Angelo Sansano wouldn't call himself an avid golfer, but on a recent Monday he took off from work, skipped dinner with the family and spent $485 -- all to play a round with a group of strangers.
Golf wasn't the attraction.
Sansano, a partner at a Dover insurance firm, was out to score some new clients the old-fashioned way: Face to face.
"I have to get out and meet new people," said Sansano, 40, between putts at the Morris County Chamber of Commerce's annual golf outing. "I've been out of the loop for awhile."
Whether it's golf, cocktails or lunch, the recession is heralding a return to hob-knobbing, that pre-internet art of courting potential customers in person. In recent months, dwindling leads from staples like advertising and referrals have forced many small-business owners out of reclusion, sending them to networking events in droves.
"We're seeing more people coming out than ever before," said Lynn Lagomarsino, the chamber's chairwoman. "People are looking for work, they're looking to renew relationships."
A record 128 small-business owners and executives showed up at the chamber's annual golf outing earlier this month. The turnout, a mix of members and non-members, surprised event organizers, who said last year's outing was so poorly attended it barely broke even.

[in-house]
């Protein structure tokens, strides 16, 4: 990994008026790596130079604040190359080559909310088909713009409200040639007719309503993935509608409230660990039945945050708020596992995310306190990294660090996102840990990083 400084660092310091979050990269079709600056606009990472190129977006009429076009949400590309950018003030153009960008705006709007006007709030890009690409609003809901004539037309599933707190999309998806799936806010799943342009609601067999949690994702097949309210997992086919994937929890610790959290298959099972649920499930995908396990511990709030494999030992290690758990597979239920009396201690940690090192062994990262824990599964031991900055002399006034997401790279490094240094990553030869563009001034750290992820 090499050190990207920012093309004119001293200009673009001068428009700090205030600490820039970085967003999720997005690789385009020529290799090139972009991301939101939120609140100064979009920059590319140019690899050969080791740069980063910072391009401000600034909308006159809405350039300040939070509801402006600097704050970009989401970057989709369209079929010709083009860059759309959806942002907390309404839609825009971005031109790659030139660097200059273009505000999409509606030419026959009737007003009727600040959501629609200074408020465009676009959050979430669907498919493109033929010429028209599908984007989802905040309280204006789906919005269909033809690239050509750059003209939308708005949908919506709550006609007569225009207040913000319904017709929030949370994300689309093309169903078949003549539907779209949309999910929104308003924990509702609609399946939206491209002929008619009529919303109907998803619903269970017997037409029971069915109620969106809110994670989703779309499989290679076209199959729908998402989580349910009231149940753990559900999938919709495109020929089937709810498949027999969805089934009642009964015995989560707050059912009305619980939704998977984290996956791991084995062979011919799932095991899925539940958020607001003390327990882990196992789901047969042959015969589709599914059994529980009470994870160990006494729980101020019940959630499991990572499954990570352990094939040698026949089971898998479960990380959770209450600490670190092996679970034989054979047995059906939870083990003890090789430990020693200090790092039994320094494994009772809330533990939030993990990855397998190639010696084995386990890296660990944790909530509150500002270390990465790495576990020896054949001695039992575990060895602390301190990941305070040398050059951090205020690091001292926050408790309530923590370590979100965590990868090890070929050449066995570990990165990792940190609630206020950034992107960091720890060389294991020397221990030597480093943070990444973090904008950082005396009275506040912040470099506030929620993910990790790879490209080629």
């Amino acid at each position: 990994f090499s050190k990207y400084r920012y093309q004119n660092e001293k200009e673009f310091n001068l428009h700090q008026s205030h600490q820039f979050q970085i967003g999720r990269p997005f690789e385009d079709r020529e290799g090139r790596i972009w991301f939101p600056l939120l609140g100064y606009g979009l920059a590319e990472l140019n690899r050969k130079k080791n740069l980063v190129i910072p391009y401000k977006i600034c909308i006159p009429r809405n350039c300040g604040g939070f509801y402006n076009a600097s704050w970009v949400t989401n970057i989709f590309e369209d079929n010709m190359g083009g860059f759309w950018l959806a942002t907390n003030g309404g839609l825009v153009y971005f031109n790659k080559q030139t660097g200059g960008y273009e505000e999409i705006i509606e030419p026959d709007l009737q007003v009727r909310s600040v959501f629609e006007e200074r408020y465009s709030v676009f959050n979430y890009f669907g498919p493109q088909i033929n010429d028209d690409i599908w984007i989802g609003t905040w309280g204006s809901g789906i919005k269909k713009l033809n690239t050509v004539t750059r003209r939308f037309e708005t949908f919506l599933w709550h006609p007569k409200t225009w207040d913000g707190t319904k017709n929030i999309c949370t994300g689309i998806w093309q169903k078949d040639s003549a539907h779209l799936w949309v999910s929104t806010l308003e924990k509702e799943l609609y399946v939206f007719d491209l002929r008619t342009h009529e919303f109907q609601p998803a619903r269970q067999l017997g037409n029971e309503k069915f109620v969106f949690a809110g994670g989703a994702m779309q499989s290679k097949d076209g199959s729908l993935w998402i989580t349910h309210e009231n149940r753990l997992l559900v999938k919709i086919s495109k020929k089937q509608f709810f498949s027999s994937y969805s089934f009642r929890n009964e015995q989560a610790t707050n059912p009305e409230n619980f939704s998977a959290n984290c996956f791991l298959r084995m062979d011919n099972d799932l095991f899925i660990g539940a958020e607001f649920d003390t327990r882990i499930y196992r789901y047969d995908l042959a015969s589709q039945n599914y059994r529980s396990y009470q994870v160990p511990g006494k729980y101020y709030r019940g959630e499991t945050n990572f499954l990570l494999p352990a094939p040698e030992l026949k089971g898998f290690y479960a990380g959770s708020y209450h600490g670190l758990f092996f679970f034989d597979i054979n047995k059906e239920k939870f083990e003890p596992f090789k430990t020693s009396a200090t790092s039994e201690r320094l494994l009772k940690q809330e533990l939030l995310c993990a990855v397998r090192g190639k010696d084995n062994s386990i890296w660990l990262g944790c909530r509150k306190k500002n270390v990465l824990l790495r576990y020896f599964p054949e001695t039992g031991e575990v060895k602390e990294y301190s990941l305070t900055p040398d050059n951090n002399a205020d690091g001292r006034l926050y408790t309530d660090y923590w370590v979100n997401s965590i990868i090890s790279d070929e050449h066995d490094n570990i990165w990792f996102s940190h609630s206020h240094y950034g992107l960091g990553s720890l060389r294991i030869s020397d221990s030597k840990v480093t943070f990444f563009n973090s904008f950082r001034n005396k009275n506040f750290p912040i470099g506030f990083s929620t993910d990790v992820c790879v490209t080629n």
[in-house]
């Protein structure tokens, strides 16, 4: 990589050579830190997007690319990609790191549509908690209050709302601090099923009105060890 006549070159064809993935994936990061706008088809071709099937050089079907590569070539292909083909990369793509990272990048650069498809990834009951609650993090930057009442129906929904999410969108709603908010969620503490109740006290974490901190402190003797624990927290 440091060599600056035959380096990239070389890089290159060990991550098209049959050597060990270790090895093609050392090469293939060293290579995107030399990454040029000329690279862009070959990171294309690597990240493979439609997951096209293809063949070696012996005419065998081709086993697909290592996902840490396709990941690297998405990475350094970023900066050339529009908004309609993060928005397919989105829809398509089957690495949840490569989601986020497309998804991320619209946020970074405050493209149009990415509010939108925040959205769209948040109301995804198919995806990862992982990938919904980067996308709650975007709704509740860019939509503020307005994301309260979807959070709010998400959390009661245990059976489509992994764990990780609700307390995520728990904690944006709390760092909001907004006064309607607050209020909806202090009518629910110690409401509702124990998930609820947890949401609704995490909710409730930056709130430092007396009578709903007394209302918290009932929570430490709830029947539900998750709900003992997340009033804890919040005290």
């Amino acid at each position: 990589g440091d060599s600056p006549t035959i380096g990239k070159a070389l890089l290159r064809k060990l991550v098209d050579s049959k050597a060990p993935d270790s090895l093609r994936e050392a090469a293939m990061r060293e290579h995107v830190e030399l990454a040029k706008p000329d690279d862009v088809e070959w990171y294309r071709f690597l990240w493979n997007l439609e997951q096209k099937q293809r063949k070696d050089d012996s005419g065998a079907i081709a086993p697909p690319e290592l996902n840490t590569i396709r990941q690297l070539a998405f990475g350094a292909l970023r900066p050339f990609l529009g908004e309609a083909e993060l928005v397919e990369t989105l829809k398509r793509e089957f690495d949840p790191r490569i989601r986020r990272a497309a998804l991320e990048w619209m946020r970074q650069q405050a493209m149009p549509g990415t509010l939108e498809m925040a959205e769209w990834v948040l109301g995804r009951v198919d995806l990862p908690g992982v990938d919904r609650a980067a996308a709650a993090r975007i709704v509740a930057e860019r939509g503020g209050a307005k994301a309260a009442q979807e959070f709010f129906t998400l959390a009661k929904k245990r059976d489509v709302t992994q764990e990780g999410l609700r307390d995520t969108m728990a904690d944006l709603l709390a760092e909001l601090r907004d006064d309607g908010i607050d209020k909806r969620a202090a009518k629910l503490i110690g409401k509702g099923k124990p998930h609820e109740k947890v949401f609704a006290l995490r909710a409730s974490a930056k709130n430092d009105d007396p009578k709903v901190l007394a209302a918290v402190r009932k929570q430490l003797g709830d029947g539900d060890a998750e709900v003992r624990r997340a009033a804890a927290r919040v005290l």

Chambers across the state are noticing the same phenomenon.
Attendance at the Hunterdon County Chamber of Commerce's networking events has increased more than 50 percent since last year, said Chris Phelan, president and chief executive. The number of new members in recent months has also doubled to about 20 a month, he said, many of them smaller businesses that would not have considered joining before the recession because they didn't see networking as crucial.
"People are just putting a lot more face time out there," Phelan said.
As layoffs continue, there is also a shift in the type of members that are joining, said Marlene Waldock, president of the North Essex Chamber of Commerce, which serves nine municipalities. Despite the economy, the chamber's membership has stayed constant at about 375 as applications stream in from entrepreneurs and individuals planning career changes.
"They realize they absolutely need to be connected," Waldock said. "If you don't do that, you're in a vacuum."
Waldock said despite a drop in funding from corporate sponsors - to a projected $35,000 this year from $60,000 last year - the chamber has been holding more networking events to accommodate the growing demand.
Read full story [New Jersey On-Line]